"Next on 4" contains a rationale for the company and an argument for public funding, which I suspect will be dusted down around the time of the BBC's next licence-fee settlement in 2012.
Between now and then, Channel 4 must re-find its soul and connect it to a new body at the centre of a web of partnerships and alliances, translating its characteristic curiosity, optimism, confidence and contrariness into new areas of public service.
To the Reithian mantra of "educate, entertain and inform", it must add "engage" (participation) and "enable" (provision of new services). Meanwhile, it must protect its core. The "born in the '80s" kids who are now 25 have grown up with the channel. Without affectation, it now has to be relevant to the '90s kids too, through new young commissioners who can instinctively express the brand's persona in contemporary language and dress. People who don't think it's all about television.
Everything hinges around maintaining the channel's point - reinvigorating and communicating its position at the heart of our culture as a tester of ideas, risking new talent. Inquisitively sceptical; somehow outside the system, but a brilliant observer of it.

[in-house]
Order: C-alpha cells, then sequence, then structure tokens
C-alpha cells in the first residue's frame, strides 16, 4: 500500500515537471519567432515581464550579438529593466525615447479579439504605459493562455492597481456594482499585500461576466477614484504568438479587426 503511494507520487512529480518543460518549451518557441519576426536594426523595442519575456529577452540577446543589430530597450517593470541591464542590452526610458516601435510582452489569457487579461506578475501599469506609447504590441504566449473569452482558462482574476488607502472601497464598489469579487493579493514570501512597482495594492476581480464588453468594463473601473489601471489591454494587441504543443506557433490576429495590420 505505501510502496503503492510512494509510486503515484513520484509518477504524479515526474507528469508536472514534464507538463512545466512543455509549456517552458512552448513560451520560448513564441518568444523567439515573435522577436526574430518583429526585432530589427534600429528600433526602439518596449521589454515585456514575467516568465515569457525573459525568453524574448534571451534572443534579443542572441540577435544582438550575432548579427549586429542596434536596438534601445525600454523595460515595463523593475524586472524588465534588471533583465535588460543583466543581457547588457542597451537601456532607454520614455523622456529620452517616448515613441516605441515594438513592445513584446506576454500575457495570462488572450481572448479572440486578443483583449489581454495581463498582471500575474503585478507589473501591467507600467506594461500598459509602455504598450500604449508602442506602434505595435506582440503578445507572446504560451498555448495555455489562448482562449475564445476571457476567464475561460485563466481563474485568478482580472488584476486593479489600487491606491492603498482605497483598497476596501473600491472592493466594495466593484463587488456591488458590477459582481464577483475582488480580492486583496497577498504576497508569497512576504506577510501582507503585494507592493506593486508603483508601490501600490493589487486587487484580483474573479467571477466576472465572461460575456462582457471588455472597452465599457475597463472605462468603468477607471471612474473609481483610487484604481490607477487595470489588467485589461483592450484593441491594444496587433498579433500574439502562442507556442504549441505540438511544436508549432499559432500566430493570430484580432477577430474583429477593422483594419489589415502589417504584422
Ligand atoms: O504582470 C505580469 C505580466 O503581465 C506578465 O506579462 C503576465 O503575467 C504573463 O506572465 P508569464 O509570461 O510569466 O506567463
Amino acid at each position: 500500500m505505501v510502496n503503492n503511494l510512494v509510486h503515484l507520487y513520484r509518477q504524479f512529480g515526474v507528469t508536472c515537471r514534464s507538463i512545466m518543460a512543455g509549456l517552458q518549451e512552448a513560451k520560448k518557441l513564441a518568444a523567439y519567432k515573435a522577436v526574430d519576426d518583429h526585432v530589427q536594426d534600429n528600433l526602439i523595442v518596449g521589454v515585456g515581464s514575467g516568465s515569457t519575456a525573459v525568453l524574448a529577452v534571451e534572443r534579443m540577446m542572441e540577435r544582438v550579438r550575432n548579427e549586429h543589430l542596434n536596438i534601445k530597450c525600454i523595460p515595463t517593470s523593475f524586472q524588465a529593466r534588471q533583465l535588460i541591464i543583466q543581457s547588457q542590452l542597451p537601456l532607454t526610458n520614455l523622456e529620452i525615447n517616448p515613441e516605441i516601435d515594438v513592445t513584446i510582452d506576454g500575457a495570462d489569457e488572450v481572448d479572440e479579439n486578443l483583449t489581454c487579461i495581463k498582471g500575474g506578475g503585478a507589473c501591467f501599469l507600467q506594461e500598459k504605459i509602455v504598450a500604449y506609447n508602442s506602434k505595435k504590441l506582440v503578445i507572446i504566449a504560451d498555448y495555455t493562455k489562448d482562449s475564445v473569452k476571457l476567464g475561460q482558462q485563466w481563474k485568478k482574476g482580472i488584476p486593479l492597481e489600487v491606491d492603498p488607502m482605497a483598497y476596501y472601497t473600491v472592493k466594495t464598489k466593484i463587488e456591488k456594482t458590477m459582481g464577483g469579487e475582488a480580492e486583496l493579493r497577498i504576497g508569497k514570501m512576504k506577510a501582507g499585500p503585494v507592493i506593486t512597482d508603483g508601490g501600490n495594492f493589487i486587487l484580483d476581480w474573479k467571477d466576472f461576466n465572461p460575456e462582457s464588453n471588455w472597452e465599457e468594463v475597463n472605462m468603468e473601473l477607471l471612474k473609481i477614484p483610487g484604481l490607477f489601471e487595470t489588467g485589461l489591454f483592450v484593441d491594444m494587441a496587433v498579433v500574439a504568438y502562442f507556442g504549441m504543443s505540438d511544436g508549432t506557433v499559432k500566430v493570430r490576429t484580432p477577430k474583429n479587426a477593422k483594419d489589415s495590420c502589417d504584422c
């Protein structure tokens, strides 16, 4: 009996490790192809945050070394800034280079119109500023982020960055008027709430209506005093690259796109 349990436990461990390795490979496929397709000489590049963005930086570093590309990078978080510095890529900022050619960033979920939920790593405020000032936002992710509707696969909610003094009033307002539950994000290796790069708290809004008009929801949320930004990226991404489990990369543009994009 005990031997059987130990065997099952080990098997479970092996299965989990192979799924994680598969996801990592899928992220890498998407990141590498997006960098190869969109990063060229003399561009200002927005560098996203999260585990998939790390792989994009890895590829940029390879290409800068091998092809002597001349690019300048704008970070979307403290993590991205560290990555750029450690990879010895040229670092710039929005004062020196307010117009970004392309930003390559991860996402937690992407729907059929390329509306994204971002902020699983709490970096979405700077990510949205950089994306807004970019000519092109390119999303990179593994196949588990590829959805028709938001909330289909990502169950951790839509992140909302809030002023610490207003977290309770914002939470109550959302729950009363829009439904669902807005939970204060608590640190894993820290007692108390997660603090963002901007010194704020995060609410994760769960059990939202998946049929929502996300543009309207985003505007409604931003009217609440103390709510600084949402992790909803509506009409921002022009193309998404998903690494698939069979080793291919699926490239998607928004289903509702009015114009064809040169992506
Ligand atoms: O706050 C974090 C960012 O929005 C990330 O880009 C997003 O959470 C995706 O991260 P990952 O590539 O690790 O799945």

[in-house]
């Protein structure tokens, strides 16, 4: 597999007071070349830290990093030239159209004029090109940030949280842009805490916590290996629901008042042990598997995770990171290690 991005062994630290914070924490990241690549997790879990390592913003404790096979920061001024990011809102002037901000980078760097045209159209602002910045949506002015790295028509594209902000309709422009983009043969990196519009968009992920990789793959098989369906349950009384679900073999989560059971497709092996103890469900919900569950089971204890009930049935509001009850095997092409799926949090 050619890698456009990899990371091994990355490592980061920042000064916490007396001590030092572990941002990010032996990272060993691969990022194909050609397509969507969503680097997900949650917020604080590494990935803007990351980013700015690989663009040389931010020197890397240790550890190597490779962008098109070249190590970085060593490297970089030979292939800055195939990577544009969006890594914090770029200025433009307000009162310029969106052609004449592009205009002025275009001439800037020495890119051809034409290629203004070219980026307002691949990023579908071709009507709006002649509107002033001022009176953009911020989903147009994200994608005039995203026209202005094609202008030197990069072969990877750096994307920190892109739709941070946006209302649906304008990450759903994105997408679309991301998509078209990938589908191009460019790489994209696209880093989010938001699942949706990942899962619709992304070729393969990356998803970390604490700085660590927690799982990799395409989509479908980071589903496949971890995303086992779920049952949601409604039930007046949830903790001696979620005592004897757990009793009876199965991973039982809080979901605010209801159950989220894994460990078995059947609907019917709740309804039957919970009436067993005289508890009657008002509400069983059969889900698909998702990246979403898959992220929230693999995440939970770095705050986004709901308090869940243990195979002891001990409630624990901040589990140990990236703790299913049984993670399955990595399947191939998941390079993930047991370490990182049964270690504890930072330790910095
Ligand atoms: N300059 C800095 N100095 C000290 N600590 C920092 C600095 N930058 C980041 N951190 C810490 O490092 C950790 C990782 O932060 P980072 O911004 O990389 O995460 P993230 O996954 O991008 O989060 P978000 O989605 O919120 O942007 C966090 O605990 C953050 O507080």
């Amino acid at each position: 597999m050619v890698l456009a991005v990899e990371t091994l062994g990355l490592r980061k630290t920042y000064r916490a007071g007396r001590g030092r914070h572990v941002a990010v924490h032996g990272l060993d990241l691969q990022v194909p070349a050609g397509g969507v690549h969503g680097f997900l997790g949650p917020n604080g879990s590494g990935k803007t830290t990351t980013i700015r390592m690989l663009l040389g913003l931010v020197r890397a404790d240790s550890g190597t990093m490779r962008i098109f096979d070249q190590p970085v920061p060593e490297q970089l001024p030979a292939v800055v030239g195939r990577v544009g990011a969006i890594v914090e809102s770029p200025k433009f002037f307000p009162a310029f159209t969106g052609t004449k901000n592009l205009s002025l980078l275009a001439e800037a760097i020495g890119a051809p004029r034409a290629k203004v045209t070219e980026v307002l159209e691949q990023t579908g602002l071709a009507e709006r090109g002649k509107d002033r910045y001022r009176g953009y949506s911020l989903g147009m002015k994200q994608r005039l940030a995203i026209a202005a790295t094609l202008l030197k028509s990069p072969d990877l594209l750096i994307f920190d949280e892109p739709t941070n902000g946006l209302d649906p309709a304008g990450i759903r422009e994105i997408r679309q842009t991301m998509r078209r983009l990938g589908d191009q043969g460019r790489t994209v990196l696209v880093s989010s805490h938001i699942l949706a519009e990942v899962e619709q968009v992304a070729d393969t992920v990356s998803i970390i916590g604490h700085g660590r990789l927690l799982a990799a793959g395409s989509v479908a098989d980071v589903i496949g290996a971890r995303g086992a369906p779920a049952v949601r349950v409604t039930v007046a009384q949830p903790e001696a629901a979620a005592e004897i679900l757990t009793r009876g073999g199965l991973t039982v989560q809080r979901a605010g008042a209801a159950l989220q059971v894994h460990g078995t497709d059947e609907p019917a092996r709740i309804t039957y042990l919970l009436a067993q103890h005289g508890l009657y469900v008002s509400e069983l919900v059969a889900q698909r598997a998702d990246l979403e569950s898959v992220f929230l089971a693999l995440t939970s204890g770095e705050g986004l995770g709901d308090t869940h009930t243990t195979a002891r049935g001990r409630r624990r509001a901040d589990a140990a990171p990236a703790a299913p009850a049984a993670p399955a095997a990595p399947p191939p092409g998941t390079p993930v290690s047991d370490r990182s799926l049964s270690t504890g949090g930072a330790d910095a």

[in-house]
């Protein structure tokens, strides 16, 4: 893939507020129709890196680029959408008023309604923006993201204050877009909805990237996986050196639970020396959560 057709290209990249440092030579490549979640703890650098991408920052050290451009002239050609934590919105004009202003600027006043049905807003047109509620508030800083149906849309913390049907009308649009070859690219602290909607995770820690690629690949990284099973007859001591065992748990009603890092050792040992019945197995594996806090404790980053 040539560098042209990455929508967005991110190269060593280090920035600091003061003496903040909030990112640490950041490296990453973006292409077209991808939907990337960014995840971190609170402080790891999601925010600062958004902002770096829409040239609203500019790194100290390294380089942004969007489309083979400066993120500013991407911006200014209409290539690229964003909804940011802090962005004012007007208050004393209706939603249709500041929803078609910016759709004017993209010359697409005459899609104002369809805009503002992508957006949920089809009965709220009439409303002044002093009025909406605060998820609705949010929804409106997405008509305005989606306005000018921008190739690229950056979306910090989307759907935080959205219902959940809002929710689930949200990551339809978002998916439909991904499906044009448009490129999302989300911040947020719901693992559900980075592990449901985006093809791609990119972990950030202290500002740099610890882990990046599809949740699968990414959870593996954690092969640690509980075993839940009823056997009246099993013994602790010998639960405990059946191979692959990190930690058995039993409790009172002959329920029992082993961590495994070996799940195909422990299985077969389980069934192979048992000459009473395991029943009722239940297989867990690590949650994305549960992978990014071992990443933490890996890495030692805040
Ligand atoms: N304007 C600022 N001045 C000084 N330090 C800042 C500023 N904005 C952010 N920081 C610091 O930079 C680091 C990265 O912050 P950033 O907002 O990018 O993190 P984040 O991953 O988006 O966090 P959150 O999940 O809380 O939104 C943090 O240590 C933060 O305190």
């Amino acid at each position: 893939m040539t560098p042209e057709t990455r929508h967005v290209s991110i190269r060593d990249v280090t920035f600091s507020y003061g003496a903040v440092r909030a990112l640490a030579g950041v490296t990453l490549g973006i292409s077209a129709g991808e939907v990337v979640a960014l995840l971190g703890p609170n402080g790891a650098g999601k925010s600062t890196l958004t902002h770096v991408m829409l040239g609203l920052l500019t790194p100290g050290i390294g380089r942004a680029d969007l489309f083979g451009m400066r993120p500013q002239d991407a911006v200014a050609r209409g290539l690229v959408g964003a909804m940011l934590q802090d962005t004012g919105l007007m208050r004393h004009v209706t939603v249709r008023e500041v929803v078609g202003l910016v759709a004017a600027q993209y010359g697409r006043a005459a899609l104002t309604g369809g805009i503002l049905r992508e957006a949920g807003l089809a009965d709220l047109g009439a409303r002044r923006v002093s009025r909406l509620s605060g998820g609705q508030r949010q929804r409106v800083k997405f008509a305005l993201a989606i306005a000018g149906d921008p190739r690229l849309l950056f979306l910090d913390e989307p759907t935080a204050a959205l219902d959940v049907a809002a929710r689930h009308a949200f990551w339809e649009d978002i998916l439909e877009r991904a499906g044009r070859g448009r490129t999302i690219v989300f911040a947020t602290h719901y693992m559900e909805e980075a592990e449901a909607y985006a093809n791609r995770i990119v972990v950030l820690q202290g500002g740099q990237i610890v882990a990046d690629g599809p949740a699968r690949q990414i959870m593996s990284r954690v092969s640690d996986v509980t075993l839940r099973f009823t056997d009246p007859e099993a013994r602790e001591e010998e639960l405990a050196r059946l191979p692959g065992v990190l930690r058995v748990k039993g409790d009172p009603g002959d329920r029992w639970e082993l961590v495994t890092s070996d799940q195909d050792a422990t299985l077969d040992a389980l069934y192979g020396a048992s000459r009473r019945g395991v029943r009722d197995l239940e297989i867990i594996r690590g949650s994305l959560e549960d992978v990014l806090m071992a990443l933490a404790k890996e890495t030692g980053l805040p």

It's certainly not about ratings, for all their utility as a quick and easy performance measure. Aim at winning audiences and you might succeed. Aim at fascinating, inspiring and surprising and you will win audiences, but also a raison d'être.
Without such distinctiveness, there is no argument for independence and, above all, Channel 4 must stay independent. "Why not privatise?" say the abacus brigade, "and safeguard the remit with regulation". You can't. I've run regulated media companies for almost 20 years and you get very good at working away at regulations until they stop obstructing what you want to do. Shareholders want dividends - look at ITV.
Who cares? Well, a privatised Channel 4 would focus its competitive energy not on the BBC, but on ITV, thus losing its unique purpose in the cosmos.
Channel 4 is Ben & Jerry's, Innocent, Virgin Atlantic, the little one that does it differently to make the big one work harder.
I wish the new chairman Terry Burns great wisdom. He is curator of a national treasure.